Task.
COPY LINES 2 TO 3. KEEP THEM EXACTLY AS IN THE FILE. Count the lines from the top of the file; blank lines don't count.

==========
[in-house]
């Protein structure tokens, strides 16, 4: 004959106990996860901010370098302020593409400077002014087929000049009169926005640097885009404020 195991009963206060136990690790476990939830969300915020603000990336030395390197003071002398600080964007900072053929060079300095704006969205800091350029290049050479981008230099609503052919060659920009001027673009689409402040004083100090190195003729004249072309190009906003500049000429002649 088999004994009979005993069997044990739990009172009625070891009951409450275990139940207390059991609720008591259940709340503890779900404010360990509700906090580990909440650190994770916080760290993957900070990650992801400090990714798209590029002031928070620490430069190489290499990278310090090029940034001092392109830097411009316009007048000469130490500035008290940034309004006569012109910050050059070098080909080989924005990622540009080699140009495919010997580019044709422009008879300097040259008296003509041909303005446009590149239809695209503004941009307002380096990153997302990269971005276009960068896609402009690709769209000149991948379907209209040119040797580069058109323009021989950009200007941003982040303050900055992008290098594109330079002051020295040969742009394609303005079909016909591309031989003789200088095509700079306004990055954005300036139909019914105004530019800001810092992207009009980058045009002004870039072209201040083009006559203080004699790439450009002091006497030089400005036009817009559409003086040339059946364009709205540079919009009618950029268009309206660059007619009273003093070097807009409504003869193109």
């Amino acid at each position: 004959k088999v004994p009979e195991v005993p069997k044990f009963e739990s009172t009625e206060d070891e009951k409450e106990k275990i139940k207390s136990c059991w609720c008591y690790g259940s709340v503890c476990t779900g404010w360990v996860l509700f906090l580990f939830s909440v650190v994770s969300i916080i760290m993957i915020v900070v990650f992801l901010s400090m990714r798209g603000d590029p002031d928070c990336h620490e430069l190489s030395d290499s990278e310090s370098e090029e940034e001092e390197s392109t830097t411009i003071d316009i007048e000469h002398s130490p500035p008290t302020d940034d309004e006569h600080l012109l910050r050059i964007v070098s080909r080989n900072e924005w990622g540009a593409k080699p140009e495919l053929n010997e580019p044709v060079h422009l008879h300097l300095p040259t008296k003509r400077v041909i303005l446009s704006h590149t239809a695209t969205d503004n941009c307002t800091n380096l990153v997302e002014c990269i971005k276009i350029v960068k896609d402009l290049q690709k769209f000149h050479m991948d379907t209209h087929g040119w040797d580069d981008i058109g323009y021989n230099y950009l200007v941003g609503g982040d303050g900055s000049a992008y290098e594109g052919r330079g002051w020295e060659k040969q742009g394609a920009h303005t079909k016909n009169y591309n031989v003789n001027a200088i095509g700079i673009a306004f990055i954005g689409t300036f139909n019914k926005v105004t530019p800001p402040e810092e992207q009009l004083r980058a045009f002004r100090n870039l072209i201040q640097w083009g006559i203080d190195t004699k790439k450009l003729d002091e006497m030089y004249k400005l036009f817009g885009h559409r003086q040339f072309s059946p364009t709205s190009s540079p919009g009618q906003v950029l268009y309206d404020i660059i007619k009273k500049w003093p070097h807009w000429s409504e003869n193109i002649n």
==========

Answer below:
């Protein structure tokens, strides 16, 4: 004959106990996860901010370098302020593409400077002014087929000049009169926005640097885009404020 195991009963206060136990690790476990939830969300915020603000990336030395390197003071002398600080964007900072053929060079300095704006969205800091350029290049050479981008230099609503052919060659920009001027673009689409402040004083100090190195003729004249072309190009906003500049000429002649 088999004994009979005993069997044990739990009172009625070891009951409450275990139940207390059991609720008591259940709340503890779900404010360990509700906090580990909440650190994770916080760290993957900070990650992801400090990714798209590029002031928070620490430069190489290499990278310090090029940034001092392109830097411009316009007048000469130490500035008290940034309004006569012109910050050059070098080909080989924005990622540009080699140009495919010997580019044709422009008879300097040259008296003509041909303005446009590149239809695209503004941009307002380096990153997302990269971005276009960068896609402009690709769209000149991948379907209209040119040797580069058109323009021989950009200007941003982040303050900055992008290098594109330079002051020295040969742009394609303005079909016909591309031989003789200088095509700079306004990055954005300036139909019914105004530019800001810092992207009009980058045009002004870039072209201040083009006559203080004699790439450009002091006497030089400005036009817009559409003086040339059946364009709205540079919009009618950029268009309206660059007619009273003093070097807009409504003869193109």
């Amino acid at each position: 004959k088999v004994p009979e195991v005993p069997k044990f009963e739990s009172t009625e206060d070891e009951k409450e106990k275990i139940k207390s136990c059991w609720c008591y690790g259940s709340v503890c476990t779900g404010w360990v996860l509700f906090l580990f939830s909440v650190v994770s969300i916080i760290m993957i915020v900070v990650f992801l901010s400090m990714r798209g603000d590029p002031d928070c990336h620490e430069l190489s030395d290499s990278e310090s370098e090029e940034e001092e390197s392109t830097t411009i003071d316009i007048e000469h002398s130490p500035p008290t302020d940034d309004e006569h600080l012109l910050r050059i964007v070098s080909r080989n900072e924005w990622g540009a593409k080699p140009e495919l053929n010997e580019p044709v060079h422009l008879h300097l300095p040259t008296k003509r400077v041909i303005l446009s704006h590149t239809a695209t969205d503004n941009c307002t800091n380096l990153v997302e002014c990269i971005k276009i350029v960068k896609d402009l290049q690709k769209f000149h050479m991948d379907t209209h087929g040119w040797d580069d981008i058109g323009y021989n230099y950009l200007v941003g609503g982040d303050g900055s000049a992008y290098e594109g052919r330079g002051w020295e060659k040969q742009g394609a920009h303005t079909k016909n009169y591309n031989v003789n001027a200088i095509g700079i673009a306004f990055i954005g689409t300036f139909n019914k926005v105004t530019p800001p402040e810092e992207q009009l004083r980058a045009f002004r100090n870039l072209i201040q640097w083009g006559i203080d190195t004699k790439k450009l003729d002091e006497m030089y004249k400005l036009f817009g885009h559409r003086q040339f072309s059946p364009t709205s190009s540079p919009g009618q906003v950029l268009y309206d404020i660059i007619k009273k500049w003093p070097h807009w000429s409504e003869n193109i002649n």